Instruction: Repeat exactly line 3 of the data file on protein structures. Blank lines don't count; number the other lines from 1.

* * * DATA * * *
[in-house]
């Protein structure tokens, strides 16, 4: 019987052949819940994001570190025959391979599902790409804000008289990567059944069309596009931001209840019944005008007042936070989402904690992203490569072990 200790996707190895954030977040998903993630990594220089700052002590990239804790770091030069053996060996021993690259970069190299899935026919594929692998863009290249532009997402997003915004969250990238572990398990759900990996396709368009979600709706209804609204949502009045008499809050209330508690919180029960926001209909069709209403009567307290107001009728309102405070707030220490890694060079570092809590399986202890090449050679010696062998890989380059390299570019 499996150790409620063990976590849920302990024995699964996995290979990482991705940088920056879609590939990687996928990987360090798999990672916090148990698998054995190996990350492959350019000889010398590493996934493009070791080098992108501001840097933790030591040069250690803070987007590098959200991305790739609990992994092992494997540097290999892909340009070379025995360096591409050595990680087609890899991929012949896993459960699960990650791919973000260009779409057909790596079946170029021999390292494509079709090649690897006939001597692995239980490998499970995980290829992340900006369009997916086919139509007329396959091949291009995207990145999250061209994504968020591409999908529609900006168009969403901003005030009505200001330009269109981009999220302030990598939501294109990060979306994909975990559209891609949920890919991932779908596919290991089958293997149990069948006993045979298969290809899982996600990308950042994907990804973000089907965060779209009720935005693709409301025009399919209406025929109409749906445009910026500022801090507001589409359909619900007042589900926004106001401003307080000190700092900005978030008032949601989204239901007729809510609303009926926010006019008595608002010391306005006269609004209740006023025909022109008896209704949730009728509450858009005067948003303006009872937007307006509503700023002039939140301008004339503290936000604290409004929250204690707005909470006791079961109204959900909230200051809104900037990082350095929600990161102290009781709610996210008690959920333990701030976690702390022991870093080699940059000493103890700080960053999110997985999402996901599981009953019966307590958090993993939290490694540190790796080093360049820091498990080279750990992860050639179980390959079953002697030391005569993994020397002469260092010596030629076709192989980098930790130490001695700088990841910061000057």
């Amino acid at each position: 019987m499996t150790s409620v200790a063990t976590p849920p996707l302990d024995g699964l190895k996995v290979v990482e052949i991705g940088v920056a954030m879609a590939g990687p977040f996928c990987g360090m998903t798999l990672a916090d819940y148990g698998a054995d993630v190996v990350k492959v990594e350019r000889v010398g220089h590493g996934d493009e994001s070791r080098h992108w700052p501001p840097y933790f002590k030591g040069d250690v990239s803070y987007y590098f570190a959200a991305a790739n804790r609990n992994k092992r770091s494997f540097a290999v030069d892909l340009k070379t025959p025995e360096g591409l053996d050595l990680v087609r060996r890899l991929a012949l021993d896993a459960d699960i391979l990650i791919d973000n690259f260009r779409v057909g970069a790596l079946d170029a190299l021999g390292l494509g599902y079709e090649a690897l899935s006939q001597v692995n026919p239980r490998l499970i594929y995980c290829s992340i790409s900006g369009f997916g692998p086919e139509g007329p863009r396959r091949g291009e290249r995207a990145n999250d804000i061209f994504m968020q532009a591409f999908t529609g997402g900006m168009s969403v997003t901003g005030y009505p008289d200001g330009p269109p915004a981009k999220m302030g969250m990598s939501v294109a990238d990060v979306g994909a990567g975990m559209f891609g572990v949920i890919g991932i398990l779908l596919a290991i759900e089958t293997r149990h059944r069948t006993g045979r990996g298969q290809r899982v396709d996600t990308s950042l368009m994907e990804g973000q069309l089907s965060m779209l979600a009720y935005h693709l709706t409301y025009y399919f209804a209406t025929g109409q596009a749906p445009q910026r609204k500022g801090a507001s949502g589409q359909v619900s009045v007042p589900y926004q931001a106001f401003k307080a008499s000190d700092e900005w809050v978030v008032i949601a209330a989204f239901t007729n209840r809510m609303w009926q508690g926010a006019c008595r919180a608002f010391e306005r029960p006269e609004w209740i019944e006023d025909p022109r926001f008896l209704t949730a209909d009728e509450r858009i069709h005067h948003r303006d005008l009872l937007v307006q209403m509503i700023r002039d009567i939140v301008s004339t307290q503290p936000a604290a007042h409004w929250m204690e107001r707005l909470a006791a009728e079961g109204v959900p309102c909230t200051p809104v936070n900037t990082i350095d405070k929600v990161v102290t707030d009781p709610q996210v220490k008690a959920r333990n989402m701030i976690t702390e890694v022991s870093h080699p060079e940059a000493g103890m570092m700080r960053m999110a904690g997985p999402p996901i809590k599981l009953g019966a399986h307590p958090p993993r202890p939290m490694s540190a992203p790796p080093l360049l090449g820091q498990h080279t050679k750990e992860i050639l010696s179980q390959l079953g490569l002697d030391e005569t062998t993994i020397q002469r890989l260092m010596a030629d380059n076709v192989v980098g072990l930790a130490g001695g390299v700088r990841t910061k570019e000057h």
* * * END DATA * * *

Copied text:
């Amino acid at each position: 019987m499996t150790s409620v200790a063990t976590p849920p996707l302990d024995g699964l190895k996995v290979v990482e052949i991705g940088v920056a954030m879609a590939g990687p977040f996928c990987g360090m998903t798999l990672a916090d819940y148990g698998a054995d993630v190996v990350k492959v990594e350019r000889v010398g220089h590493g996934d493009e994001s070791r080098h992108w700052p501001p840097y933790f002590k030591g040069d250690v990239s803070y987007y590098f570190a959200a991305a790739n804790r609990n992994k092992r770091s494997f540097a290999v030069d892909l340009k070379t025959p025995e360096g591409l053996d050595l990680v087609r060996r890899l991929a012949l021993d896993a459960d699960i391979l990650i791919d973000n690259f260009r779409v057909g970069a790596l079946d170029a190299l021999g390292l494509g599902y079709e090649a690897l899935s006939q001597v692995n026919p239980r490998l499970i594929y995980c290829s992340i790409s900006g369009f997916g692998p086919e139509g007329p863009r396959r091949g291009e290249r995207a990145n999250d804000i061209f994504m968020q532009a591409f999908t529609g997402g900006m168009s969403v997003t901003g005030y009505p008289d200001g330009p269109p915004a981009k999220m302030g969250m990598s939501v294109a990238d990060v979306g994909a990567g975990m559209f891609g572990v949920i890919g991932i398990l779908l596919a290991i759900e089958t293997r149990h059944r069948t006993g045979r990996g298969q290809r899982v396709d996600t990308s950042l368009m994907e990804g973000q069309l089907s965060m779209l979600a009720y935005h693709l709706t409301y025009y399919f209804a209406t025929g109409q596009a749906p445009q910026r609204k500022g801090a507001s949502g589409q359909v619900s009045v007042p589900y926004q931001a106001f401003k307080a008499s000190d700092e900005w809050v978030v008032i949601a209330a989204f239901t007729n209840r809510m609303w009926q508690g926010a006019c008595r919180a608002f010391e306005r029960p006269e609004w209740i019944e006023d025909p022109r926001f008896l209704t949730a209909d009728e509450r858009i069709h005067h948003r303006d005008l009872l937007v307006q209403m509503i700023r002039d009567i939140v301008s004339t307290q503290p936000a604290a007042h409004w929250m204690e107001r707005l909470a006791a009728e079961g109204v959900p309102c909230t200051p809104v936070n900037t990082i350095d405070k929600v990161v102290t707030d009781p709610q996210v220490k008690a959920r333990n989402m701030i976690t702390e890694v022991s870093h080699p060079e940059a000493g103890m570092m700080r960053m999110a904690g997985p999402p996901i809590k599981l009953g019966a399986h307590p958090p993993r202890p939290m490694s540190a992203p790796p080093l360049l090449g820091q498990h080279t050679k750990e992860i050639l010696s179980q390959l079953g490569l002697d030391e005569t062998t993994i020397q002469r890989l260092m010596a030629d380059n076709v192989v980098g072990l930790a130490g001695g390299v700088r990841t910061k570019e000057h």